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Ph.D. Physics, Arizona State University, 2008
Post-doctoral Research Associate, University of York, 2008-2013
Leverhulme Trust Early Career Fellow, 2014-2016
My research is mostly focused on mathematical and biophysical models of viral assembly, evolution and their life cycle in a cell. Additionally I have also been interested in the development of computational tools for predicting RNA folding and kinetics, as RNA dynamics is often involved in the regulation of gene expression in ssRNA viruses. My work involves a variety of mathematics, physics and computational science such as stochastic simulation techniques, molecular dynamics, and normal mode analysis and aims to provide a systems approach to understanding viral infections.
RNA structure prediction
Given an RNA sequence of N letters (A,U,G,C) which have specific pairing rules (A-U, G-C, G-U), the goal of RNA structure prediction is to identify the nucleotides of the sequence which are base-paired and those that are single stranded, i.e. an RNA fold. The challenging aspect of RNA structure prediction is the extremely high number of RNA folds that are possible for a sequence of N letters. Each RNA fold will have a probability of occurrence and often it is the most probable states which are of interest. Using computational algorithms, one can explore the combinatorics of the space of RNA folds and make predictions on which folds are more likely and develop kinetic models which study how a given RNA sequence can transition between different folds, an important aspect of gene regulation in ssRNA viruses.
Viruses are usually built from many identical copies of a single protein which self-assemble into a protective spherical shell, or capsid, which houses the virus's genome. Viral capsids typically have icosahedral symmetry and are built from a combination of pentamers and hexamers. Mathematical models can be used to study the assembly process (i.e. how the individual proteins that make up the shell come together into larger structures) as well as probe questions around how the viral genome can be packaged into the protective shell simultaneously with capsid assembly.
Viral life cycles
During a viral infection, the cellular machinery is hijacked by the virus and forced to produce viral proteins and eventually new viral particles which go on to infect other cells. The various processes that need to be completed by the virus, such as the production of viral proteins and assembly of new virus, needs to be properly coordinated so that viral proteins are produced in abundance before assembly begins. Exploring the temporal coordination of virus assembly and eventual exit from the cell requires a systems approach, i.e. an approach in which various viral and host proteins along with the viral genome work together via various feedback mechanisms to regulate the timing of assembly and viral protein production.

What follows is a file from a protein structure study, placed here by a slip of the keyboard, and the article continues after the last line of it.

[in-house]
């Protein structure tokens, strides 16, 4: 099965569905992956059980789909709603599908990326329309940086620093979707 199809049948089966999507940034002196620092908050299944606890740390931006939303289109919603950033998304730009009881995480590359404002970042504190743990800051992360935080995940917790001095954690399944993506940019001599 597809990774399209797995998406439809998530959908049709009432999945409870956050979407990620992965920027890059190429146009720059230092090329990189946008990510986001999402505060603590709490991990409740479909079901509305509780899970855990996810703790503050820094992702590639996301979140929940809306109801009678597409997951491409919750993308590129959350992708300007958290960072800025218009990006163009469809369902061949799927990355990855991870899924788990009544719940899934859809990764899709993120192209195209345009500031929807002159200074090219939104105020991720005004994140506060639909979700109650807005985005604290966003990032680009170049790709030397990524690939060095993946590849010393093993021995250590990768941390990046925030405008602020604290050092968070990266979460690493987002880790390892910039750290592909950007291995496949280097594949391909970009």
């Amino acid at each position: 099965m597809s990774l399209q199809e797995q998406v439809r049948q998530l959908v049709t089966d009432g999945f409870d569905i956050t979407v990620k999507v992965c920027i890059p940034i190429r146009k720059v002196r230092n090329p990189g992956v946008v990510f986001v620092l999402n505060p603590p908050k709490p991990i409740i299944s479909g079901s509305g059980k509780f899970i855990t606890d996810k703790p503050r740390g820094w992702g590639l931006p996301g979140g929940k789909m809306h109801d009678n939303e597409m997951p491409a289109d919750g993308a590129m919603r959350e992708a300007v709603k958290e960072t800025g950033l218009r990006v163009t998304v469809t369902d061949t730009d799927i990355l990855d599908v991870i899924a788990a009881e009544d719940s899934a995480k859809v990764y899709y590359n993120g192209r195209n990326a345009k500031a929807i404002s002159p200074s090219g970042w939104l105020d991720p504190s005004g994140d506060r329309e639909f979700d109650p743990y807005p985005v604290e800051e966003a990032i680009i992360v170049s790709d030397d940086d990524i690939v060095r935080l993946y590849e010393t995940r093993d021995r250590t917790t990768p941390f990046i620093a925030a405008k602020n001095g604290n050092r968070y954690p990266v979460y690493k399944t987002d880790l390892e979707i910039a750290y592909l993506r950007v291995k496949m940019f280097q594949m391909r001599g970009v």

Viral Evolution and Quasi-species Theory
Virus undergo rapid mutation and adaptation in response to various environmental pressures. The most common evolutionary pressure on a virus is from the attack of the host immune response. Mathematical disruptions of viral evolution have been around, the most famous being the Eigen model, which use a generic mathematical function to describe viral fitness. Using the insights from virus assembly and viral life cycles my collaborators and I hope to develop more realistic fitness functions to study viral evolution and viral Quasi-species which are rooted in virus biology.
I have Ph.D. projects available in numerical and physical models of viral systems as well as on the study of the combinatorics, determination, and kinetic modelling of RNA secondary structure. All of my projects are heavily computational based and prospective students should be comfortable with computer coding and numerical simulations.
Samuel Hill - email@example.com